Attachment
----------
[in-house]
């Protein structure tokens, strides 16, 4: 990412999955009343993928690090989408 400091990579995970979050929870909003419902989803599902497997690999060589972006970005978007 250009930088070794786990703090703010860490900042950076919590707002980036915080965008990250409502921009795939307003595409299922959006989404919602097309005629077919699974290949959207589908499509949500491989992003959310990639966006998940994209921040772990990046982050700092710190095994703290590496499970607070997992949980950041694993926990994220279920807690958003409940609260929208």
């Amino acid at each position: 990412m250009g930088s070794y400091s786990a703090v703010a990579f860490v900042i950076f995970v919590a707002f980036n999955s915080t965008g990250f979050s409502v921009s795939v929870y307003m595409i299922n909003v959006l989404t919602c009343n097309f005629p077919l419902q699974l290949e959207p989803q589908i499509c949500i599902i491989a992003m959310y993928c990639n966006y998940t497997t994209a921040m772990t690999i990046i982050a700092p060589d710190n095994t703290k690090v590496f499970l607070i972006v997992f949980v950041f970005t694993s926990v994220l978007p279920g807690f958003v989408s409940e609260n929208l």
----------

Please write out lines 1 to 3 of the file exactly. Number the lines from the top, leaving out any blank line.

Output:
[in-house]
């Protein structure tokens, strides 16, 4: 990412999955009343993928690090989408 400091990579995970979050929870909003419902989803599902497997690999060589972006970005978007 250009930088070794786990703090703010860490900042950076919590707002980036915080965008990250409502921009795939307003595409299922959006989404919602097309005629077919699974290949959207589908499509949500491989992003959310990639966006998940994209921040772990990046982050700092710190095994703290590496499970607070997992949980950041694993926990994220279920807690958003409940609260929208």
């Amino acid at each position: 990412m250009g930088s070794y400091s786990a703090v703010a990579f860490v900042i950076f995970v919590a707002f980036n999955s915080t965008g990250f979050s409502v921009s795939v929870y307003m595409i299922n909003v959006l989404t919602c009343n097309f005629p077919l419902q699974l290949e959207p989803q589908i499509c949500i599902i491989a992003m959310y993928c990639n966006y998940t497997t994209a921040m772990t690999i990046i982050a700092p060589d710190n095994t703290k690090v590496f499970l607070i972006v997992f949980v950041f970005t694993s926990v994220l978007p279920g807690f958003v989408s409940e609260n929208l």